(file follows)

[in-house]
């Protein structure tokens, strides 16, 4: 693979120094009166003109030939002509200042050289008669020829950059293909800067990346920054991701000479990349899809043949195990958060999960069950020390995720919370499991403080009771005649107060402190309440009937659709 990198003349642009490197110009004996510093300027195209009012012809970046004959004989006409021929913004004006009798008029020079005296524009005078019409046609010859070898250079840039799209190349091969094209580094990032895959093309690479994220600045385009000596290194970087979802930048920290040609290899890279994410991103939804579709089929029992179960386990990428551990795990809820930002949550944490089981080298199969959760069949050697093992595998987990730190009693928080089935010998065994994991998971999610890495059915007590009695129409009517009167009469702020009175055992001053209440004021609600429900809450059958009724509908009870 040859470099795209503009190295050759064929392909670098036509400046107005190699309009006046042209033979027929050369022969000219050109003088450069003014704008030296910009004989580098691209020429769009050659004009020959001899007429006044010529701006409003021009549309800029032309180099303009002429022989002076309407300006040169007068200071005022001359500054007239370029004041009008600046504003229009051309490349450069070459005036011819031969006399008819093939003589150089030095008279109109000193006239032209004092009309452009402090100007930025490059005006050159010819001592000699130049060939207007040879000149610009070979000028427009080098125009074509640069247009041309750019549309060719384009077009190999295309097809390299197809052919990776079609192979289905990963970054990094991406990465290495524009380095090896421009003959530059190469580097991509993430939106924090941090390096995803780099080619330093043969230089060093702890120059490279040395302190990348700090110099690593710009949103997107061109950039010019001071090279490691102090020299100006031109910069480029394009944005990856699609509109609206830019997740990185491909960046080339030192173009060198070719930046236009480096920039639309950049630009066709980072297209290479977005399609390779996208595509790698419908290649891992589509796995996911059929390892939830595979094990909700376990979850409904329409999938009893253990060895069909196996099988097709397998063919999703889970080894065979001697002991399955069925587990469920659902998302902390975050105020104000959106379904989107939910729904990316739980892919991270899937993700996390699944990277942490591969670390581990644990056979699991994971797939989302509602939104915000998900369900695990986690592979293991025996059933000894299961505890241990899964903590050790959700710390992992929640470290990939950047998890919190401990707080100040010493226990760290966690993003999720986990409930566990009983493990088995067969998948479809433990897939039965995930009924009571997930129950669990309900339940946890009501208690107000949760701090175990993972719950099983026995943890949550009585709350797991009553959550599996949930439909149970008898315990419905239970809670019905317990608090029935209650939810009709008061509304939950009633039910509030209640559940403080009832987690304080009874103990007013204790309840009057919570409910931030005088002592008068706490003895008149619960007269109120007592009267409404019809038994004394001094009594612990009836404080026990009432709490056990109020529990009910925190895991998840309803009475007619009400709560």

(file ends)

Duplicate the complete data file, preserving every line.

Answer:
[in-house]
């Protein structure tokens, strides 16, 4: 693979120094009166003109030939002509200042050289008669020829950059293909800067990346920054991701000479990349899809043949195990958060999960069950020390995720919370499991403080009771005649107060402190309440009937659709 990198003349642009490197110009004996510093300027195209009012012809970046004959004989006409021929913004004006009798008029020079005296524009005078019409046609010859070898250079840039799209190349091969094209580094990032895959093309690479994220600045385009000596290194970087979802930048920290040609290899890279994410991103939804579709089929029992179960386990990428551990795990809820930002949550944490089981080298199969959760069949050697093992595998987990730190009693928080089935010998065994994991998971999610890495059915007590009695129409009517009167009469702020009175055992001053209440004021609600429900809450059958009724509908009870 040859470099795209503009190295050759064929392909670098036509400046107005190699309009006046042209033979027929050369022969000219050109003088450069003014704008030296910009004989580098691209020429769009050659004009020959001899007429006044010529701006409003021009549309800029032309180099303009002429022989002076309407300006040169007068200071005022001359500054007239370029004041009008600046504003229009051309490349450069070459005036011819031969006399008819093939003589150089030095008279109109000193006239032209004092009309452009402090100007930025490059005006050159010819001592000699130049060939207007040879000149610009070979000028427009080098125009074509640069247009041309750019549309060719384009077009190999295309097809390299197809052919990776079609192979289905990963970054990094991406990465290495524009380095090896421009003959530059190469580097991509993430939106924090941090390096995803780099080619330093043969230089060093702890120059490279040395302190990348700090110099690593710009949103997107061109950039010019001071090279490691102090020299100006031109910069480029394009944005990856699609509109609206830019997740990185491909960046080339030192173009060198070719930046236009480096920039639309950049630009066709980072297209290479977005399609390779996208595509790698419908290649891992589509796995996911059929390892939830595979094990909700376990979850409904329409999938009893253990060895069909196996099988097709397998063919999703889970080894065979001697002991399955069925587990469920659902998302902390975050105020104000959106379904989107939910729904990316739980892919991270899937993700996390699944990277942490591969670390581990644990056979699991994971797939989302509602939104915000998900369900695990986690592979293991025996059933000894299961505890241990899964903590050790959700710390992992929640470290990939950047998890919190401990707080100040010493226990760290966690993003999720986990409930566990009983493990088995067969998948479809433990897939039965995930009924009571997930129950669990309900339940946890009501208690107000949760701090175990993972719950099983026995943890949550009585709350797991009553959550599996949930439909149970008898315990419905239970809670019905317990608090029935209650939810009709008061509304939950009633039910509030209640559940403080009832987690304080009874103990007013204790309840009057919570409910931030005088002592008068706490003895008149619960007269109120007592009267409404019809038994004394001094009594612990009836404080026990009432709490056990109020529990009910925190895991998840309803009475007619009400709560």